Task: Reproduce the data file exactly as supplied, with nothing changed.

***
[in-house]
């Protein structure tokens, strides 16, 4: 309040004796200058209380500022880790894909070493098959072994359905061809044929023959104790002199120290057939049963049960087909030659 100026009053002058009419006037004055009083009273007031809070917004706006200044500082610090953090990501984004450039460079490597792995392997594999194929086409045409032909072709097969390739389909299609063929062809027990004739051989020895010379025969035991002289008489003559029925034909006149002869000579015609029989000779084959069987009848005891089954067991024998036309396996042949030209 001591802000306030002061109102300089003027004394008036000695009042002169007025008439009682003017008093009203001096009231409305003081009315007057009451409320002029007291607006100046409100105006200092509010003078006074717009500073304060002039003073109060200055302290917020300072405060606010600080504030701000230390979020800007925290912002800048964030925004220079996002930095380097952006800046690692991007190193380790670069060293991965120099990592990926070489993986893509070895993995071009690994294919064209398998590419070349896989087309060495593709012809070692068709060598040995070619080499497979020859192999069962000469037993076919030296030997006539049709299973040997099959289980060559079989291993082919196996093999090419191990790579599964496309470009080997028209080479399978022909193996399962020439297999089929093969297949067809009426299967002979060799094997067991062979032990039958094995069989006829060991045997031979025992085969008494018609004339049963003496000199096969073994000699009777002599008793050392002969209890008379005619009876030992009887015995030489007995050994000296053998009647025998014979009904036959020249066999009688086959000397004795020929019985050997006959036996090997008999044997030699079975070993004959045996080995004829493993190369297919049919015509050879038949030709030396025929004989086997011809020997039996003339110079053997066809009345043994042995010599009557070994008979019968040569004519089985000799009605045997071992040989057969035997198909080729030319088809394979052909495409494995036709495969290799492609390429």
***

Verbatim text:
[in-house]
């Protein structure tokens, strides 16, 4: 309040004796200058209380500022880790894909070493098959072994359905061809044929023959104790002199120290057939049963049960087909030659 100026009053002058009419006037004055009083009273007031809070917004706006200044500082610090953090990501984004450039460079490597792995392997594999194929086409045409032909072709097969390739389909299609063929062809027990004739051989020895010379025969035991002289008489003559029925034909006149002869000579015609029989000779084959069987009848005891089954067991024998036309396996042949030209 001591802000306030002061109102300089003027004394008036000695009042002169007025008439009682003017008093009203001096009231409305003081009315007057009451409320002029007291607006100046409100105006200092509010003078006074717009500073304060002039003073109060200055302290917020300072405060606010600080504030701000230390979020800007925290912002800048964030925004220079996002930095380097952006800046690692991007190193380790670069060293991965120099990592990926070489993986893509070895993995071009690994294919064209398998590419070349896989087309060495593709012809070692068709060598040995070619080499497979020859192999069962000469037993076919030296030997006539049709299973040997099959289980060559079989291993082919196996093999090419191990790579599964496309470009080997028209080479399978022909193996399962020439297999089929093969297949067809009426299967002979060799094997067991062979032990039958094995069989006829060991045997031979025992085969008494018609004339049963003496000199096969073994000699009777002599008793050392002969209890008379005619009876030992009887015995030489007995050994000296053998009647025998014979009904036959020249066999009688086959000397004795020929019985050997006959036996090997008999044997030699079975070993004959045996080995004829493993190369297919049919015509050879038949030709030396025929004989086997011809020997039996003339110079053997066809009345043994042995010599009557070994008979019968040569004519089985000799009605045997071992040989057969035997198909080729030319088809394979052909495409494995036709495969290799492609390429």